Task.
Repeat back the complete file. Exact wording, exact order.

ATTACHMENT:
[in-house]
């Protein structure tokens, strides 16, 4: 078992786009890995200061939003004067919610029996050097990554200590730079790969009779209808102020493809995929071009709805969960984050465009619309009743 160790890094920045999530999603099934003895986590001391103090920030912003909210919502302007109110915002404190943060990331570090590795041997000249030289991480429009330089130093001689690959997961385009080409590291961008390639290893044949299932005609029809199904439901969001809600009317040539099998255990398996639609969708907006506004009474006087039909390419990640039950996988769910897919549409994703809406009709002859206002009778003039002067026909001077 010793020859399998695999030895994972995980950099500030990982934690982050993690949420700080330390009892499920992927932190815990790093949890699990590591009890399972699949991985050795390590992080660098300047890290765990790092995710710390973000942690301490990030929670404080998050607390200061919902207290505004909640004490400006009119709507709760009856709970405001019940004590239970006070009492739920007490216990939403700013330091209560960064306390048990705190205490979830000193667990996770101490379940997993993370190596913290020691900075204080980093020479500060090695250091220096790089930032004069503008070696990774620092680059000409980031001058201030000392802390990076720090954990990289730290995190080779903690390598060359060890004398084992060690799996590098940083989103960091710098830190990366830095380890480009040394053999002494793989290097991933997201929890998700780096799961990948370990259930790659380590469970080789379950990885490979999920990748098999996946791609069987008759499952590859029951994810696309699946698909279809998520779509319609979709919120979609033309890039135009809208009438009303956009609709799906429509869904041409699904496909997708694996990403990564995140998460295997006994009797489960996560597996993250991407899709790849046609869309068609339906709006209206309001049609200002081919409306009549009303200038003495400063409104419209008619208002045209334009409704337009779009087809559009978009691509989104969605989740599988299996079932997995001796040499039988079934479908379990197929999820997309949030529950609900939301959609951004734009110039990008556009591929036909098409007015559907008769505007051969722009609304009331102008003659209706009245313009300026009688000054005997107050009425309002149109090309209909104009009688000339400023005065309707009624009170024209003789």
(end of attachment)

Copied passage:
[in-house]
């Protein structure tokens, strides 16, 4: 078992786009890995200061939003004067919610029996050097990554200590730079790969009779209808102020493809995929071009709805969960984050465009619309009743 160790890094920045999530999603099934003895986590001391103090920030912003909210919502302007109110915002404190943060990331570090590795041997000249030289991480429009330089130093001689690959997961385009080409590291961008390639290893044949299932005609029809199904439901969001809600009317040539099998255990398996639609969708907006506004009474006087039909390419990640039950996988769910897919549409994703809406009709002859206002009778003039002067026909001077 010793020859399998695999030895994972995980950099500030990982934690982050993690949420700080330390009892499920992927932190815990790093949890699990590591009890399972699949991985050795390590992080660098300047890290765990790092995710710390973000942690301490990030929670404080998050607390200061919902207290505004909640004490400006009119709507709760009856709970405001019940004590239970006070009492739920007490216990939403700013330091209560960064306390048990705190205490979830000193667990996770101490379940997993993370190596913290020691900075204080980093020479500060090695250091220096790089930032004069503008070696990774620092680059000409980031001058201030000392802390990076720090954990990289730290995190080779903690390598060359060890004398084992060690799996590098940083989103960091710098830190990366830095380890480009040394053999002494793989290097991933997201929890998700780096799961990948370990259930790659380590469970080789379950990885490979999920990748098999996946791609069987008759499952590859029951994810696309699946698909279809998520779509319609979709919120979609033309890039135009809208009438009303956009609709799906429509869904041409699904496909997708694996990403990564995140998460295997006994009797489960996560597996993250991407899709790849046609869309068609339906709006209206309001049609200002081919409306009549009303200038003495400063409104419209008619208002045209334009409704337009779009087809559009978009691509989104969605989740599988299996079932997995001796040499039988079934479908379990197929999820997309949030529950609900939301959609951004734009110039990008556009591929036909098409007015559907008769505007051969722009609304009331102008003659209706009245313009300026009688000054005997107050009425309002149109090309209909104009009688000339400023005065309707009624009170024209003789």